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SUNY Oneonta Institutional Planning

Posts: 26
Darren Chase 2022-03-02T10:43:04-05:00

2/17 Dialogue Session Notes, Governance

Sixth Dialogue notes: February 17, 2022, 9 AM ET, MS Teams

107 people present

Brief description of these dialogues

Four questions:

  1. What are three challenges that will be facing the challenges?
  2. What are three opportunities at the college’s disposal?
  3. What are the existing documents or initiatives that can helps us address challenges?
  4. Who are the stakeholders that should be around the table?

First question: Challenge

  • With budget cuts and raised minimum wage, we’ve had to cut back on student temp services; not able to offer as many programs (e.g., Sundays no staffing). Future: may lead to issues with evening programming
  • Changing population of students coming to the college: their needs, desires, how they want to interact in and out of the college; moving away from silos – the need for cross collaboration and communication
  • Knowledge from different offices helps, but not all of us have that. We’re creating double workloads; students get frustrated getting passed around.
  • Because of COVID, need to help drop the frustration level
  • Student retention, school reputation, communication outside of silos
  • Mental health guidance for employees and students; college psychiatrist that can prescribe meds
  • Growing class consciousness across our workforce becoming increasingly corrosive
  • Students are letting parents advocate for them in ways they should be learning to do for themselves; we do need to work with parents to help them encourage their children to communicate on their own behalf
  • Sometimes we’re not communicating, even though that’s the intention. These dialogues are a start to that. We don’t have enough resources to help people who need help; college-related initiatives consume depts (ITS); how do we prioritize and decide what projects we work on and where we spend our time? When ITS can’t get to something, that potentially manifests as “we don’t want to help you” – a negative framing that doesn’t help, so then folks go off and do things on their own technologically that have implications for other systems. Planning and understanding priorities and how they relate to the college is going to be extremely helpful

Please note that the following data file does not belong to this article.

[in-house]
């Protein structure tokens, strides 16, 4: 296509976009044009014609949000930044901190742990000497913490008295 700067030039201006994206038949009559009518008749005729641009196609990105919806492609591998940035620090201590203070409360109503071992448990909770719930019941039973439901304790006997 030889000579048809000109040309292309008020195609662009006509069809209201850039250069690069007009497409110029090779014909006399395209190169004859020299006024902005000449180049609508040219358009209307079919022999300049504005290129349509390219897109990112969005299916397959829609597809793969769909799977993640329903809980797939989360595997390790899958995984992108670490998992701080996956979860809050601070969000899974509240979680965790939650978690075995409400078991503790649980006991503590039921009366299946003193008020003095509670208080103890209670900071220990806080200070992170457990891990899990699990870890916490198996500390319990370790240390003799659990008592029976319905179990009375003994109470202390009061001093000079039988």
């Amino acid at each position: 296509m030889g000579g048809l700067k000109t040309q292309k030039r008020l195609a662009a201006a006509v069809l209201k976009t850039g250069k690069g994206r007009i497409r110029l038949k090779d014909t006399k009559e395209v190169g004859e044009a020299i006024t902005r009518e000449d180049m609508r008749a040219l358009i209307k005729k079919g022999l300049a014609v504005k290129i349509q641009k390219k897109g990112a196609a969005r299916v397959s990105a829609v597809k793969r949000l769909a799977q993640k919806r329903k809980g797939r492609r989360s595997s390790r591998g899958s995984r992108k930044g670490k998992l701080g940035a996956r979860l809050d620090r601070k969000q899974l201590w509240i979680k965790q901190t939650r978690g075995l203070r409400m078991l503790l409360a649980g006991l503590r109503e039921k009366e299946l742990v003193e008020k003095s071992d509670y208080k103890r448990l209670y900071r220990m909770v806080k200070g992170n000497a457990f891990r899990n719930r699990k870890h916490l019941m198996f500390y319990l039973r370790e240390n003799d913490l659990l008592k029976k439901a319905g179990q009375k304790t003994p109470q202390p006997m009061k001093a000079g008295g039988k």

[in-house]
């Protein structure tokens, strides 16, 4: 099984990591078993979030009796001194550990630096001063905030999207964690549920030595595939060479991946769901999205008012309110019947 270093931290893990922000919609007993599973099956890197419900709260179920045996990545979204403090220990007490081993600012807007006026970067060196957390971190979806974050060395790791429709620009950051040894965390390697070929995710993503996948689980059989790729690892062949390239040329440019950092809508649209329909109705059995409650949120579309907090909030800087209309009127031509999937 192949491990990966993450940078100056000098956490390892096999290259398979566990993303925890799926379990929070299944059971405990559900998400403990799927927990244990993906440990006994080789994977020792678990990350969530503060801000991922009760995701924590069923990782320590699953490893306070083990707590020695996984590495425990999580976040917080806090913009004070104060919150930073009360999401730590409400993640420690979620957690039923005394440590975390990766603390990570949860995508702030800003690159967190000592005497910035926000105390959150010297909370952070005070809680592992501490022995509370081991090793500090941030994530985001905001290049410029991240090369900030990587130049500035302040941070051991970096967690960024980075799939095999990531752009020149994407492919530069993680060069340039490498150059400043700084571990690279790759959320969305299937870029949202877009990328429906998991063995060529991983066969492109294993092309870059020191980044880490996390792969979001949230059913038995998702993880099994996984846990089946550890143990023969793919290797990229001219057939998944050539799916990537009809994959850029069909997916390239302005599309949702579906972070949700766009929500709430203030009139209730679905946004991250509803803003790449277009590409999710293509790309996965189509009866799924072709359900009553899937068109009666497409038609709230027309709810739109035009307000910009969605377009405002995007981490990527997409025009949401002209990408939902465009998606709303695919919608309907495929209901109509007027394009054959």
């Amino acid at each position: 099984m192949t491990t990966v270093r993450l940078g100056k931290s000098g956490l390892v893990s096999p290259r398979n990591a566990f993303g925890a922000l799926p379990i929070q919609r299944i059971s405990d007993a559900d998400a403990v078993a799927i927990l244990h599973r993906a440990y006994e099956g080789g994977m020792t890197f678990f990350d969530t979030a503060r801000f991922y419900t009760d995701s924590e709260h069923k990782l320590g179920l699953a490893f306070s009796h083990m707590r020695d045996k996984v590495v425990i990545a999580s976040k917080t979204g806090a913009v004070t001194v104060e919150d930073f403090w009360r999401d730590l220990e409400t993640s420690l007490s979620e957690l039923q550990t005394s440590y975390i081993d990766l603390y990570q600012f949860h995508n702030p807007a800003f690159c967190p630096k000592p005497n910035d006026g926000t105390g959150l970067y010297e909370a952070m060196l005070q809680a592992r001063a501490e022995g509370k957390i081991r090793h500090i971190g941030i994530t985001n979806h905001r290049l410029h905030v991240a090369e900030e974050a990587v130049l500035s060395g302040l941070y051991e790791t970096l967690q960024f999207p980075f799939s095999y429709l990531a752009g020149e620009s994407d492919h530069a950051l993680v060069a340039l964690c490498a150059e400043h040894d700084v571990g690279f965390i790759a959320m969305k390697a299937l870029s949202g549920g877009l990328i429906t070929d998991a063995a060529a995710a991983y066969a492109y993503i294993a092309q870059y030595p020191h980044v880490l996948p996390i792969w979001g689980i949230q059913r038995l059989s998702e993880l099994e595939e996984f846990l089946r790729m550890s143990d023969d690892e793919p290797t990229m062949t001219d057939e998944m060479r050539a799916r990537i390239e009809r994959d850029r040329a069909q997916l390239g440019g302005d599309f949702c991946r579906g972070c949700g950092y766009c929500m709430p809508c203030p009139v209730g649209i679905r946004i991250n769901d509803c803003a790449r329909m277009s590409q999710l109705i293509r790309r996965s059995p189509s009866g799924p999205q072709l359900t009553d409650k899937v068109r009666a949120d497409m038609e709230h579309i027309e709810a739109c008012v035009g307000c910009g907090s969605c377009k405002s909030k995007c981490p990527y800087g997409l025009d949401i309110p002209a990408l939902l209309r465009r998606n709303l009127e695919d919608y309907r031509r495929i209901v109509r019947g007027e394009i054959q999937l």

• As part of the great shift in employment, there are long time gaps in areas that need to be filled. We don’t want to see a decline in services; many of us have been doing more than one full time job to keep services going over the last two years. Would love to see the college embrace mental health more (e.g., it’s 4 pm and you’re done mentally: go home)
  • Need more comprehensive and inclusive retention strategies, a cross-divisional building of care with mental health, better focus on teaching integral skills
  • Burnout is all around us
  • Collaboration takes longer and more work
  • Employee morale is an issue which can impede goals for collaboration
  • We lump too many things into “morale” – mental health is part of this, yes. Sometimes a trickle down when employees aren’t at their best; makes it hard to accomplish goals. In Student Development, we don’t stop doing things; we just keep adding things. We need to take some time and consider some real goals for our division/cross-divisionally; allow us to focus on what needs to be done; ‘this’ doesn’t meet this goal, let’s stop
  • Consistently told we need to collaborate, but then the people with the expertise to get that work done aren’t being included or consulted
  • Modeling our own mental health for our students and setting the standard to take a sick day because we have a mental health day, quitting work at 4:30 because we want to go to the gym/take care of ourselves/etc. American culture has not accepted mental health days. Really bringing that forward is important. Important to model this for our students and for each other.
  • Been doing surveys with students and employees: a lot of issues related to mental health, stress, anxiety. One of the things: employees seem to be holding onto distress more than our students. Students seem to be improving. Employees seem to be holding on to the stress.
  • Burnout/morale: we should be modeling for our students how to deal with things in a healthy way. Part of this is that it seems our job never stops (emails at 2 am, etc.). Can we start a culture in our community where we don’t send out emails at 2 am, and share that with our students? Can we create a culture of understanding that we have boundaries and sometimes that is personal? Engagement/retention of students: we need to have something SUNY Oneonta becomes known for (e.g., every student here has ____ before they graduate [applied learning, internship, research project]). Something that we can talk to parents/students as a selling point, but also as a point for seniors. Something that will differentiate us from other SUNYs.